The continuing migration of more and more teaching materials to digital venues, and thus a machine-readable form, has the supplementary benefit of making a student’s day-to-day learning activities more transparent in each stage of the teaching process.
Okay, if we collected all this stuff, what sorts of things would we see? Basically we’d see better what people thought during the evolution of the course. About the content in the course, about the ideas in the course, about conversation in the course, about assignments. We’d see their work evolve–through drafts, through feedback. We’d see their feedback evolve. We’d see how people responded to evolved feedback. We’d see the conversation evolve. In other words, we would see the way people developed over the course of the semester. And we’d be able to understand a bit better what learning is and what parts of our learning environments were most beneficial. The main way we see at all into this area now is basically through the intuition of the teachers and learners engaged in the course–their intuition informed by their own sometimes semi-conscious collection and analysis of data–which is of course a wonderfully valuable and reliable tool. Learning Analytics would just supplement it.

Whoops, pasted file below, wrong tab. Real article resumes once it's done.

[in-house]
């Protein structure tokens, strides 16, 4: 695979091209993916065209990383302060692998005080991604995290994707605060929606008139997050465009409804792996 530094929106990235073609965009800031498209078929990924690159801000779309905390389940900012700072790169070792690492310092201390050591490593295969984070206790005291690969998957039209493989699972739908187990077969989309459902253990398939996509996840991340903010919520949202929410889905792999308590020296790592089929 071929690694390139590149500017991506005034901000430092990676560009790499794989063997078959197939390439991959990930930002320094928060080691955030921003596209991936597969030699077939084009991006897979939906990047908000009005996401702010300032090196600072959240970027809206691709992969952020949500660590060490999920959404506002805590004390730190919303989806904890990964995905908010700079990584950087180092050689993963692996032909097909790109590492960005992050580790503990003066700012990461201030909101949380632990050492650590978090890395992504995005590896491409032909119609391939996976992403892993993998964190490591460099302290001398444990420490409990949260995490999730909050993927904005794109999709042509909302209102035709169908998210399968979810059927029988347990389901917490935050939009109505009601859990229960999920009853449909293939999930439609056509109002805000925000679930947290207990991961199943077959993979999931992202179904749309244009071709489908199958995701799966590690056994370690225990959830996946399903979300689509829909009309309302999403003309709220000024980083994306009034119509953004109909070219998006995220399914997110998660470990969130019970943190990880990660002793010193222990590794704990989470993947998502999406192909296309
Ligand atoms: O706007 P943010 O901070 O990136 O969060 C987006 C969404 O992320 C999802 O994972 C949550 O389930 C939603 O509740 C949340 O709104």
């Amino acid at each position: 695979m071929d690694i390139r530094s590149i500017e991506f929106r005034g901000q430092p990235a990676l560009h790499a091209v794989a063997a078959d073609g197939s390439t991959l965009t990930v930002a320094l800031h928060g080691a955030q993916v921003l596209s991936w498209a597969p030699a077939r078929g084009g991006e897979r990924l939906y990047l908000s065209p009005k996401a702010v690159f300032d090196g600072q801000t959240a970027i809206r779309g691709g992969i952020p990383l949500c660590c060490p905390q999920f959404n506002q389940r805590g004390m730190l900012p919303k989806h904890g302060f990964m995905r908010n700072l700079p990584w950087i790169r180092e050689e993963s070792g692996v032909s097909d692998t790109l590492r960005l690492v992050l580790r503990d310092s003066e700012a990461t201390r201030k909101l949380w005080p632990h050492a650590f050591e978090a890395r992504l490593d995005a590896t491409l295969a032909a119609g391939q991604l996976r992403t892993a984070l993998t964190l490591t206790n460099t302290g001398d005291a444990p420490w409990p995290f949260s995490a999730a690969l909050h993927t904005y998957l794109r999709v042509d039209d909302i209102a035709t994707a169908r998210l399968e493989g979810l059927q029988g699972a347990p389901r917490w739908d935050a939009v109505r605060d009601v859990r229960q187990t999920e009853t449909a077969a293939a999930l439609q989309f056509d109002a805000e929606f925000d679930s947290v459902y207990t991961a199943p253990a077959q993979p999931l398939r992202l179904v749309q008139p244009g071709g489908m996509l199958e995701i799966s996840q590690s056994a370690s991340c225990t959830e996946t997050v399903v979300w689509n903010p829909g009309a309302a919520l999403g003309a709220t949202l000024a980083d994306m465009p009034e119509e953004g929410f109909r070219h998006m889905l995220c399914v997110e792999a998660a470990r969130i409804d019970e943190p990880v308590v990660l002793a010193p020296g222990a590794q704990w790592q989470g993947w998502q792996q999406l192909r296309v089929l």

How about an example? Here’s one: In their “Point of Originality” work (see link above), Johann Larusson and Brandon White created a tool that uses established linguistic theories to measure the originality of student writing, and uses as its data source student blogs. In a course where students regularly blog, their tool can give a sense of when students are engaged and thoughtful about the topics discussed, in the aggregate and in the individual. A professor can use this new tool to complement his or her intuition or other assessments–and s/he can start to make connections that can help improve the learning environment. Are there patterns to the engagement? Does a particular topic excite more originality? Did the teaching method have an effect? Does originality correlate with performance on exams? Do I sense an engagement in class that corresponds to the activity in the blogs? And so on.